A histogram is a great tool for quickly assessing a probability distribution that is intuitively understood by almost any audience. Python offers a handful of different options for building and plotting histograms. Most people know a histogram by its graphical representation, which is similar to a bar graph:

This course will guide you through creating plots like the one above as well as more complex ones. Here’s what you’ll cover:

- Building histograms in pure Python, without use of third party libraries
- Constructing histograms with NumPy to summarize the underlying data
- Plotting the resulting histogram with Matplotlib, Pandas, and Seaborn

**Free Bonus:** Short on time? Click here to get access to a free two-page Python histograms cheat sheet that summarizes the techniques explained in this tutorial.

*[ Improve Your Python With 🐍 Python Tricks 💌 – Get a short & sweet Python Trick delivered to your inbox every couple of days. >> Click here to learn more and see examples ]*

## Erik Marsja: Repeated Measures ANOVA in R and Python using afex & pingouin

In this post we will learn how to carry out repeated measures Analysis of Variance (ANOVA) in R and Python. To be specific, we will use the R package afex and the Python package pingouin to carry out one-way and two-way ANOVA f or within subject’s design. The structure of the following data analysis tutorial is as follows; a brief introduction to (repeated measures) ANOVA, carrying out within-subjects ANOVA in R using afex and in Python using pingouin. In the end, there will be a comparison of the results and the pros and cons using R or Python for data analysis (i.e., ANOVA).

## What is ANOVA?

Before we go into how to carry out repeated measures ANOVA in R and Python, we are briefly going to learn what an ANOVA is. An ANOVA test is a parametrical method to find out whether the results from collected data are significant. That is, this type of test will enable us to figure out whether we should to reject the null hypothesis or accept the alternate hypothesis. In a between ANOVA we’re testing groups to see if there’s a statistical difference between them. In this post we are going to learn to do repeated measures ANOVA, however, and using this method we compare means across one or more variables that are based on repeated observations. These repeated observations can either be time points or different conditions. In the repeated ANOVA examples below we use different conditions.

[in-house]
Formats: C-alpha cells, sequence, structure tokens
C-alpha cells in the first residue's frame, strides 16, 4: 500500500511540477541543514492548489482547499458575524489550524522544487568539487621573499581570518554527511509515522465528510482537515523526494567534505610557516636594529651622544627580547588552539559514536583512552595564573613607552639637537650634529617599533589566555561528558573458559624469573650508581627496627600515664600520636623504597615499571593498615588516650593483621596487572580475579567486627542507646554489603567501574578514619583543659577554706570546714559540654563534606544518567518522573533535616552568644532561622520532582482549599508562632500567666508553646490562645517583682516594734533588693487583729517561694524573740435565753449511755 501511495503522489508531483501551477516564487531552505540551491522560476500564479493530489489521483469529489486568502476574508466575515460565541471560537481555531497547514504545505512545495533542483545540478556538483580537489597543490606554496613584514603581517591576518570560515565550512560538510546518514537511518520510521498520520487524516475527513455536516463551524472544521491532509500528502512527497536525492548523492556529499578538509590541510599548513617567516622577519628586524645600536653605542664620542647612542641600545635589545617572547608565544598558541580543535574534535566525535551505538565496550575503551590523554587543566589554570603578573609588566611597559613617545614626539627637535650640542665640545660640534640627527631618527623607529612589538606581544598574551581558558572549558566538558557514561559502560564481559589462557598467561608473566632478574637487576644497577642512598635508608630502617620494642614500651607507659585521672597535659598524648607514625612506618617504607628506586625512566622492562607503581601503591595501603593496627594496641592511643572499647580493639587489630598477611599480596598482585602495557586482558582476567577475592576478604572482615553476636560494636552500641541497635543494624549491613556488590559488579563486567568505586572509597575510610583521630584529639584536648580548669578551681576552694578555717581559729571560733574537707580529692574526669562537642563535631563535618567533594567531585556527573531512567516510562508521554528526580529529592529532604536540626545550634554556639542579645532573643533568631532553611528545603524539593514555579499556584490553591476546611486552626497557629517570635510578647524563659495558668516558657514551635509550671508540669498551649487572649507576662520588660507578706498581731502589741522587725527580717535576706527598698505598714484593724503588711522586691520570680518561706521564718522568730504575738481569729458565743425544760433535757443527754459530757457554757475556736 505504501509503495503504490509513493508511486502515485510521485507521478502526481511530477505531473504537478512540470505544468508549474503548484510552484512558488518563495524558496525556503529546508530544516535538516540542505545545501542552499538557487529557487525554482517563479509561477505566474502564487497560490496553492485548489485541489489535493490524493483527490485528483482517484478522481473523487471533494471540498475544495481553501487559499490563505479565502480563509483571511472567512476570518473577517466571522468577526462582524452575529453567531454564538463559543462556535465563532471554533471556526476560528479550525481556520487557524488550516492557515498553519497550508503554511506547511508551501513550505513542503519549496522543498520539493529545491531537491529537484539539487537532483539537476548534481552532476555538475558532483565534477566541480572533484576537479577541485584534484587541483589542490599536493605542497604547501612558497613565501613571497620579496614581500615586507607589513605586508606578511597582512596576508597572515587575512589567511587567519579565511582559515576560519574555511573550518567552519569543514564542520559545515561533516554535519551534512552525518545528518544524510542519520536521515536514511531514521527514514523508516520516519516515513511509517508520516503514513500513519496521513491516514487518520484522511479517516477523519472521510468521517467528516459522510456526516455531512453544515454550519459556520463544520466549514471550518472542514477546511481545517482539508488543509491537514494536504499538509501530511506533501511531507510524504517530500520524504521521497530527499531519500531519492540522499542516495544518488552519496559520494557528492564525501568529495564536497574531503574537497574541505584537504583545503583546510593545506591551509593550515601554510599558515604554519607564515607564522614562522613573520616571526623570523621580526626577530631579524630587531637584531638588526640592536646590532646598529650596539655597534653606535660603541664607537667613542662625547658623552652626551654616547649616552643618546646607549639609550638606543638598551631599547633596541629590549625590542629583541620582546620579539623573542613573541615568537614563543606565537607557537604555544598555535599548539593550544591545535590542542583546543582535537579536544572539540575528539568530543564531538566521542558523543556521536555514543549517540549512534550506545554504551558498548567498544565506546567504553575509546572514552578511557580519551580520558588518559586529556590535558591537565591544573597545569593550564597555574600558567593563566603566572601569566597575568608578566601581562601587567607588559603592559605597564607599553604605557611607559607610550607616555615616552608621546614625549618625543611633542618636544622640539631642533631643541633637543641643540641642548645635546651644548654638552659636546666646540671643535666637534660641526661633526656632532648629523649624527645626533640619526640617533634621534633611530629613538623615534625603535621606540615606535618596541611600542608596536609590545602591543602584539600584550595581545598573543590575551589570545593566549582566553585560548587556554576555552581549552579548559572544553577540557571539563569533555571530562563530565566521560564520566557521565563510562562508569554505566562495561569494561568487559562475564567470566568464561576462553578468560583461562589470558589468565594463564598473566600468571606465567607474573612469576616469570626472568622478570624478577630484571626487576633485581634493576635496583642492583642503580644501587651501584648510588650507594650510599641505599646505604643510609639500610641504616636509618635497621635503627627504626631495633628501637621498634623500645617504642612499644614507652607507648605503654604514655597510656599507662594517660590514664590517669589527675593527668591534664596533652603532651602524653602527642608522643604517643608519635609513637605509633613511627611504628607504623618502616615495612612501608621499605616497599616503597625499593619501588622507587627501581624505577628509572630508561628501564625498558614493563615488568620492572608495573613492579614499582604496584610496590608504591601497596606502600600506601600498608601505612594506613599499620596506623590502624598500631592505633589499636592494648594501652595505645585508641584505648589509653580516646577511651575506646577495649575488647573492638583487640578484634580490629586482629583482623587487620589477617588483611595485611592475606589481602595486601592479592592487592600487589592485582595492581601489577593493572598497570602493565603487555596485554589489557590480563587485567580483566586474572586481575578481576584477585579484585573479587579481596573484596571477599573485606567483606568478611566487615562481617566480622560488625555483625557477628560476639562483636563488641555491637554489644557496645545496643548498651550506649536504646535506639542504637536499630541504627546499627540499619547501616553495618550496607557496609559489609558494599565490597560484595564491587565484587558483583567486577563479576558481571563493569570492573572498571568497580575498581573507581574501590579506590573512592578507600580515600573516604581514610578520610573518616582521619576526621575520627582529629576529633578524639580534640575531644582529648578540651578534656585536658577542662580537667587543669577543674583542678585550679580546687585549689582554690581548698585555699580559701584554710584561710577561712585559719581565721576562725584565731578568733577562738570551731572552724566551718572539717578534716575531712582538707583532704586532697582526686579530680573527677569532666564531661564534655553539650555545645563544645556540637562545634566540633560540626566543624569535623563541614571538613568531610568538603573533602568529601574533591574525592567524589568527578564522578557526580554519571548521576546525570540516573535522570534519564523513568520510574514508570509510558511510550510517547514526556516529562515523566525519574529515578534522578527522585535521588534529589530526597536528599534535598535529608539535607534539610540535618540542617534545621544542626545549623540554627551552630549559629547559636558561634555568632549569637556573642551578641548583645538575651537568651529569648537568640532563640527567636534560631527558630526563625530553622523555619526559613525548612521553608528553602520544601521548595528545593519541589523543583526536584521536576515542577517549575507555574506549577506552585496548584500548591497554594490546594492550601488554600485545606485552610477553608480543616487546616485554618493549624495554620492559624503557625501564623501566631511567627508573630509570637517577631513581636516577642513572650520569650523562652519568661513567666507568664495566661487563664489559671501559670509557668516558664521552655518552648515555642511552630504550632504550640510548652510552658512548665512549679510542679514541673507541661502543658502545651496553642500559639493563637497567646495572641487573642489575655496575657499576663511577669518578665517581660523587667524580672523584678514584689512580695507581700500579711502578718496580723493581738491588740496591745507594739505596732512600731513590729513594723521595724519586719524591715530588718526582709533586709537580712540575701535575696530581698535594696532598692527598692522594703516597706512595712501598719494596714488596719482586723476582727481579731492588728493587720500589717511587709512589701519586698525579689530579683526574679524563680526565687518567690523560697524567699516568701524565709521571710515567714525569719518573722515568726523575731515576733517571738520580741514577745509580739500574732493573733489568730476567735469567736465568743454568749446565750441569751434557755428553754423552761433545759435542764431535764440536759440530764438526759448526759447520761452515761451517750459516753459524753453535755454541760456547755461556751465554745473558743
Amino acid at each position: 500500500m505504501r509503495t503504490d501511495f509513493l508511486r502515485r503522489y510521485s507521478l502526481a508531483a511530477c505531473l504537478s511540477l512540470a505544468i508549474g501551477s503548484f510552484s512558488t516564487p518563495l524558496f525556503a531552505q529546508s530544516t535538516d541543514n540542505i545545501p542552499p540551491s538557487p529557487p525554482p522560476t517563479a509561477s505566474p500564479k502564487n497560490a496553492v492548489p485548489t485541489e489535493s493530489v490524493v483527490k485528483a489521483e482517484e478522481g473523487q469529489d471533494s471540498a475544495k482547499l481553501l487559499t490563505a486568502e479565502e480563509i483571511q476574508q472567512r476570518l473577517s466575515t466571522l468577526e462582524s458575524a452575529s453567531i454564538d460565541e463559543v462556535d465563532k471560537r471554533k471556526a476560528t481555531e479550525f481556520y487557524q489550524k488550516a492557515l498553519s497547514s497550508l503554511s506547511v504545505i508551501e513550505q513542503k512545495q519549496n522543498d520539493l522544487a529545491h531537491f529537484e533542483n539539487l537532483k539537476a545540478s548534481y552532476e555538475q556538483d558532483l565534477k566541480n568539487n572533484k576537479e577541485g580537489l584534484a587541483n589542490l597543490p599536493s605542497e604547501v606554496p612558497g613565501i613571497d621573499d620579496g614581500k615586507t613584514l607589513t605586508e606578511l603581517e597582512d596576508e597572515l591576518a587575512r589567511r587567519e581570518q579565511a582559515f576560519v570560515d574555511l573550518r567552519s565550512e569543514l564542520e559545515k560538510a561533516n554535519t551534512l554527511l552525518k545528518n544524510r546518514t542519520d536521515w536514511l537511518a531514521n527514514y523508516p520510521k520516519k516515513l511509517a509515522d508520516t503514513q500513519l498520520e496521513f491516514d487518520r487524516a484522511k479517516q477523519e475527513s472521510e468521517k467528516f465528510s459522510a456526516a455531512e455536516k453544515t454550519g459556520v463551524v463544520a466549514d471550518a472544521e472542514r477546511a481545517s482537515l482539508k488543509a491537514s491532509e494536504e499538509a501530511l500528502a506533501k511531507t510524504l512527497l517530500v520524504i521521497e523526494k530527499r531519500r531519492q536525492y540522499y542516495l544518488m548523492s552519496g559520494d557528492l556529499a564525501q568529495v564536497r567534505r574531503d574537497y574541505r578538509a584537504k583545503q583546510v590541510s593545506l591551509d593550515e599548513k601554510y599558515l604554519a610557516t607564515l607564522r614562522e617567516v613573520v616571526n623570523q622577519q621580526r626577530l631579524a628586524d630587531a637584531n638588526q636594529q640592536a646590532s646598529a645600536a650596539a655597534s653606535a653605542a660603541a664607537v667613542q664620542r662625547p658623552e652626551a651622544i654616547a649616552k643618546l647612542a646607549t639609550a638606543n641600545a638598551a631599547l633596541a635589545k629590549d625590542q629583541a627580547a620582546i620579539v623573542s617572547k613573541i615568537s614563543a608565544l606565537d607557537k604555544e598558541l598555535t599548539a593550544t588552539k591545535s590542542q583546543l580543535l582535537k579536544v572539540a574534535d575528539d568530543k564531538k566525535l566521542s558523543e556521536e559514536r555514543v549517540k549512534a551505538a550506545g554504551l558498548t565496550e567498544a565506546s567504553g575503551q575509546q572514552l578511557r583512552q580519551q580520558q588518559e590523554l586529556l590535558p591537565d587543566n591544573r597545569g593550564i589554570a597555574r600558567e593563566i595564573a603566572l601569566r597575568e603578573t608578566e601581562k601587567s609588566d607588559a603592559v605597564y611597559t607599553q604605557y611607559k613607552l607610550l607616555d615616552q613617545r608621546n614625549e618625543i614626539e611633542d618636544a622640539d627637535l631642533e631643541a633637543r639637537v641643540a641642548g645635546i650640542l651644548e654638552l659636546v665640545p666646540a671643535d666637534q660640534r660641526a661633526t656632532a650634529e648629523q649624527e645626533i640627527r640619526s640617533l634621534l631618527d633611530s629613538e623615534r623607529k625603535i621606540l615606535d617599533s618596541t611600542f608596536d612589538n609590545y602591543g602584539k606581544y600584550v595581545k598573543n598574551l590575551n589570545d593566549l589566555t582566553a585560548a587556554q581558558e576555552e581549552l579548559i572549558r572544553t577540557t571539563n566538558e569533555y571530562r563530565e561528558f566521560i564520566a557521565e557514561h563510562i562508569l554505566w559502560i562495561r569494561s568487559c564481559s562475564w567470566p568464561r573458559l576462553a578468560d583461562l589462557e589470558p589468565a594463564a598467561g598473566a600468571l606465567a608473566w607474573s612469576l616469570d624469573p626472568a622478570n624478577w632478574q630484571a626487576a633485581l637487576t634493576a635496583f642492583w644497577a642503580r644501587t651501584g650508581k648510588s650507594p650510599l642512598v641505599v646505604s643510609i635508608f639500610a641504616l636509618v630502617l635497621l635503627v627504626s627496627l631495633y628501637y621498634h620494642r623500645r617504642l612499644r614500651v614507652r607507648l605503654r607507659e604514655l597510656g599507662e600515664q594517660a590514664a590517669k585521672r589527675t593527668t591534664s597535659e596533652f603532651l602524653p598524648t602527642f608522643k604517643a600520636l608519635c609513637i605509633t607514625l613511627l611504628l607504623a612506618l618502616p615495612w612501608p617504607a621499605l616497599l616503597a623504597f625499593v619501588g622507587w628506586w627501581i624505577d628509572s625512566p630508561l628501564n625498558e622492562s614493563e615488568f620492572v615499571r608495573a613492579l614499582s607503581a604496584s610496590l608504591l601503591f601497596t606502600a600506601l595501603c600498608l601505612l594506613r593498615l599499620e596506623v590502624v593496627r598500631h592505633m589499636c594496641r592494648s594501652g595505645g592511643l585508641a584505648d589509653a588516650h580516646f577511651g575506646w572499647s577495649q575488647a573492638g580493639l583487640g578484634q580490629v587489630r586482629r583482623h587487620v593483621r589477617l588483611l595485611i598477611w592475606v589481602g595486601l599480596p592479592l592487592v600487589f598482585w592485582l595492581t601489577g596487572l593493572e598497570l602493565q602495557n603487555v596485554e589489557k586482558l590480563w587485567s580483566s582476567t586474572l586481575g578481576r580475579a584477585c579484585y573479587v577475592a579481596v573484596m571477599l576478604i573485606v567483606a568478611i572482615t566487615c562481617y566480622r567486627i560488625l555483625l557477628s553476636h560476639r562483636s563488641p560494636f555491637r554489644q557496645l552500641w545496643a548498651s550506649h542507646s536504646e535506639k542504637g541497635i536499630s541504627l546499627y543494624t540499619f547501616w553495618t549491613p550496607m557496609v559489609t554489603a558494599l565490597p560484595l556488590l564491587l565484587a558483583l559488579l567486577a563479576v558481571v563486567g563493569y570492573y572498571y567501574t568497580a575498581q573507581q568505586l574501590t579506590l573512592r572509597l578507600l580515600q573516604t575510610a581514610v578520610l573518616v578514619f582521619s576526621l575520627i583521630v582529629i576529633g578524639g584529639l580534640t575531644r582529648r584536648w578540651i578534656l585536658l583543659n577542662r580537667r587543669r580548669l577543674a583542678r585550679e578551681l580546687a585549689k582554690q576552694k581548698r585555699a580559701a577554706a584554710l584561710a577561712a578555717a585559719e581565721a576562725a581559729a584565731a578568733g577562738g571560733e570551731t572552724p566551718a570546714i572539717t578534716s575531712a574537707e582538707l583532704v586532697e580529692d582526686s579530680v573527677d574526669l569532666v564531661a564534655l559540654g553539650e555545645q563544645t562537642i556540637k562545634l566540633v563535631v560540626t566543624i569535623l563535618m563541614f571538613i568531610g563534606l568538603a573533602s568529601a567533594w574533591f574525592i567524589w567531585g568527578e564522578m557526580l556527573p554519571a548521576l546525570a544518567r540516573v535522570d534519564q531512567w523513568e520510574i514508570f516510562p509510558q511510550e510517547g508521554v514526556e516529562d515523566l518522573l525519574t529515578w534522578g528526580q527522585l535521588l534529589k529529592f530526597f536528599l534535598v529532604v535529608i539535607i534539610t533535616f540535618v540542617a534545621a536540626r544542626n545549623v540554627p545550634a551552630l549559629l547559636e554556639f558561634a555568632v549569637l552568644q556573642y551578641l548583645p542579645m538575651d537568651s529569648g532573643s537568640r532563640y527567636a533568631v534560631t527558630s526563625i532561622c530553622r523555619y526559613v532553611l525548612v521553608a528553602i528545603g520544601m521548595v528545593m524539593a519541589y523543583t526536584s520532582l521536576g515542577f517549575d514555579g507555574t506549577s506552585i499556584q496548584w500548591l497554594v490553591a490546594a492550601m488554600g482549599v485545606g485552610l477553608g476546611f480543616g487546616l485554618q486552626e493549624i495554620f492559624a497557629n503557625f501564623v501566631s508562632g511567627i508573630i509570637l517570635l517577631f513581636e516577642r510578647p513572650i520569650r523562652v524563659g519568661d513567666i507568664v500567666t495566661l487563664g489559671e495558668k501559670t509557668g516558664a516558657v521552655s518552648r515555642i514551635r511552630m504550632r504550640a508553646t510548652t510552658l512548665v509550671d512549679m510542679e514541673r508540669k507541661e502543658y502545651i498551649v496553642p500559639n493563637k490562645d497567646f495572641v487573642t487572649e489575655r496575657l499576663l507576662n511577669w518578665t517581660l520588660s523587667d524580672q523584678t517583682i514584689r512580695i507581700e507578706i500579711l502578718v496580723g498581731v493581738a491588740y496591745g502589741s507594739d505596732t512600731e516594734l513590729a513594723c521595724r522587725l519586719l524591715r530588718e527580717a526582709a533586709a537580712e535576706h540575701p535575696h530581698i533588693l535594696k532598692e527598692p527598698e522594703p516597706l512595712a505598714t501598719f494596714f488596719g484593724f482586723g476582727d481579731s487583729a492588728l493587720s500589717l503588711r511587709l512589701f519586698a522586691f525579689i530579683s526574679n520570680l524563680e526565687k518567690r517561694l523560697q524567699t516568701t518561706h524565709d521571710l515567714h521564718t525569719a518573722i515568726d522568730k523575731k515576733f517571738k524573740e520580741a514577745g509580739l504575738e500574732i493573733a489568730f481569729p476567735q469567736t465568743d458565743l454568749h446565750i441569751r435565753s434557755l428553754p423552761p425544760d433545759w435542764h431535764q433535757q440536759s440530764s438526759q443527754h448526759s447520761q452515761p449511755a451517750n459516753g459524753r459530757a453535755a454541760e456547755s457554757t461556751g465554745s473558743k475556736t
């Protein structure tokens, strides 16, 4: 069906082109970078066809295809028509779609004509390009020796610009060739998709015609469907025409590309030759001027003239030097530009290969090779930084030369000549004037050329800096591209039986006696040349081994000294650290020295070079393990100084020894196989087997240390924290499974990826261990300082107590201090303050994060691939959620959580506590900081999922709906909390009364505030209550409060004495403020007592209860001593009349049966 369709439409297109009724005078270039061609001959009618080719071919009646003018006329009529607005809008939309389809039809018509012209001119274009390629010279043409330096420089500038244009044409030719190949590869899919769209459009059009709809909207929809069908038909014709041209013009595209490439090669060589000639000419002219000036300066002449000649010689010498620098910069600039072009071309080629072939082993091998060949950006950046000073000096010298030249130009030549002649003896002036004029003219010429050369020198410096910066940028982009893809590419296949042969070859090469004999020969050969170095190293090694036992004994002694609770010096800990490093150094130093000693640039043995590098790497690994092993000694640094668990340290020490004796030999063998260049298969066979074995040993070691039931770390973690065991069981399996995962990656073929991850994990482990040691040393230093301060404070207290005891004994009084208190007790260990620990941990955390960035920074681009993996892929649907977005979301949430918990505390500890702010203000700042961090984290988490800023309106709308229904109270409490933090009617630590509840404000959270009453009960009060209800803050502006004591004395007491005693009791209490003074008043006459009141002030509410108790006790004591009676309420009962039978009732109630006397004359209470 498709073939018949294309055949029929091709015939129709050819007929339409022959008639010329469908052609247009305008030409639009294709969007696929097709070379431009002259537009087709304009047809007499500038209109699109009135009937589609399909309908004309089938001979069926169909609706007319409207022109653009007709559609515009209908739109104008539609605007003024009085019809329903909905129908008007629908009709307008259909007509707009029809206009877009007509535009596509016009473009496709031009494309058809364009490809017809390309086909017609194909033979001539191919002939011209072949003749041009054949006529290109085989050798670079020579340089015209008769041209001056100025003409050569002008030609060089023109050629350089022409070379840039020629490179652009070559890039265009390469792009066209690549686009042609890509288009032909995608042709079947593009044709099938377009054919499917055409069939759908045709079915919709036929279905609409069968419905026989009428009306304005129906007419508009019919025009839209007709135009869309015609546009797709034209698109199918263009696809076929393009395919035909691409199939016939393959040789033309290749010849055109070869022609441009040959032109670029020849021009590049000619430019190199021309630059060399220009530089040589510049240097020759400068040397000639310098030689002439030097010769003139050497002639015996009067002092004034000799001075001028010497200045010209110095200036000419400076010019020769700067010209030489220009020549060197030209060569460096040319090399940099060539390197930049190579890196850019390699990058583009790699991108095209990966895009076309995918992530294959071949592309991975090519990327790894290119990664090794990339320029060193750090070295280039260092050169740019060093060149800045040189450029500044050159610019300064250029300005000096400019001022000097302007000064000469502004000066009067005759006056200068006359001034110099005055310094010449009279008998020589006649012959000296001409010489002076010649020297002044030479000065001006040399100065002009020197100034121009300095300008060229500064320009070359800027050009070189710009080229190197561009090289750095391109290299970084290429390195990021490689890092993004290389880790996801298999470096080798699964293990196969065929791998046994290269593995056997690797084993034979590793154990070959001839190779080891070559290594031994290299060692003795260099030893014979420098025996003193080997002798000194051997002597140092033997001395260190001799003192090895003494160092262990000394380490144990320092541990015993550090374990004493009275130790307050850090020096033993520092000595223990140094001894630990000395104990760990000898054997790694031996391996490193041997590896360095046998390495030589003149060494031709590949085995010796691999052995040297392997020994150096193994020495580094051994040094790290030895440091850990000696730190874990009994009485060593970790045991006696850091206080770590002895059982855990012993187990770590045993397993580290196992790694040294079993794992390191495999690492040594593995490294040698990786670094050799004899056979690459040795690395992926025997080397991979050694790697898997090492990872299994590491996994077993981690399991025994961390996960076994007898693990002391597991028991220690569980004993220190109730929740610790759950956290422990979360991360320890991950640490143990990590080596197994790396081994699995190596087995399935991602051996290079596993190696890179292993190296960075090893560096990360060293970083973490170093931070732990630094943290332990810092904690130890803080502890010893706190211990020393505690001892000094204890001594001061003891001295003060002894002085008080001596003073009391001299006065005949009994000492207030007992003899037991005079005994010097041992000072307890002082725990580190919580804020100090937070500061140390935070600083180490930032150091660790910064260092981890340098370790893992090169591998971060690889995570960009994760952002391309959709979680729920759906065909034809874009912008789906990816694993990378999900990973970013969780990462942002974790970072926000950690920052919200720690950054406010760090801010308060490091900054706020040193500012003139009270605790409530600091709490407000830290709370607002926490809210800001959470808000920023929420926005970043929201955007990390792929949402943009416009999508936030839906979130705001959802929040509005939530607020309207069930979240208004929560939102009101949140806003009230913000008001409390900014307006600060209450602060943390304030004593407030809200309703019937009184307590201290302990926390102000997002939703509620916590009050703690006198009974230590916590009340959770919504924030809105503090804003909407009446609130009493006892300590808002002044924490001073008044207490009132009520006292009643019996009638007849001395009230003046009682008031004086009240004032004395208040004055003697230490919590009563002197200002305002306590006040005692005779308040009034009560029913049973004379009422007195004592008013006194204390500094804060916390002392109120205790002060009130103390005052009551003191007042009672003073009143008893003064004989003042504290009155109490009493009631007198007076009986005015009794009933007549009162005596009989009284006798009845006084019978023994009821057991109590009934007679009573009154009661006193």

For more information about ANOVA:

## Data

In this repeated measures ANOVA example, we will use fake data (can be downloaded here). This fake data is a sample of 60 adults responding as fast as they can to visual stimuli. This, the dependent variable (DV) is response time to the visual stimuli. While the subjects were categorizing visual stimuli, they were either exposed to background noise or quiet (independent variable, iv1).

In the first example, we are going to use these two conditions (iv1) when we carry out a one-way ANOVA for repeated measures. Furthermore, the visual stimuli could either be presented in the upper part, lower part, or in the middle part of the computer screen (independent variable, iv2).

The variables given in the data set:

- Sub_id = Subject ID #
- iv1 = Noise condition; quiet or noise
- iv2 = Location condition; upper, lower, middle
- DV = response time

## Repeated Measures ANOVA in R

In this section we are going to learn how to do a repeated measures ANOVA in R using afex. More specifically, we are going to learn how carry out a one-way and two-way ANOVA using the aov_ez function. Note, working with aov_ez function we need to have our data in long format.

### Installing afex

First, we are going to install the needed package: afex. In the code chunk, below , the package will only be installed if it’s not already installed.

`list.of.packages <- c("afex", "emmeans") new.packages <- list.of.packages[!(list.of.packages %in% installed.packages()[,"Package"])] if(length(new.packages)) install.packages(new.packages)`

### One-Way Repeated Measures ANOVA in R.

In the first example, we are going to carry out a one-way repeated measures ANOVA in R using aov_ez. Here we want to know whether there is any difference in response time with background noise compared to without background noise. To test this, we need to conduct a within-subjects ANOVA.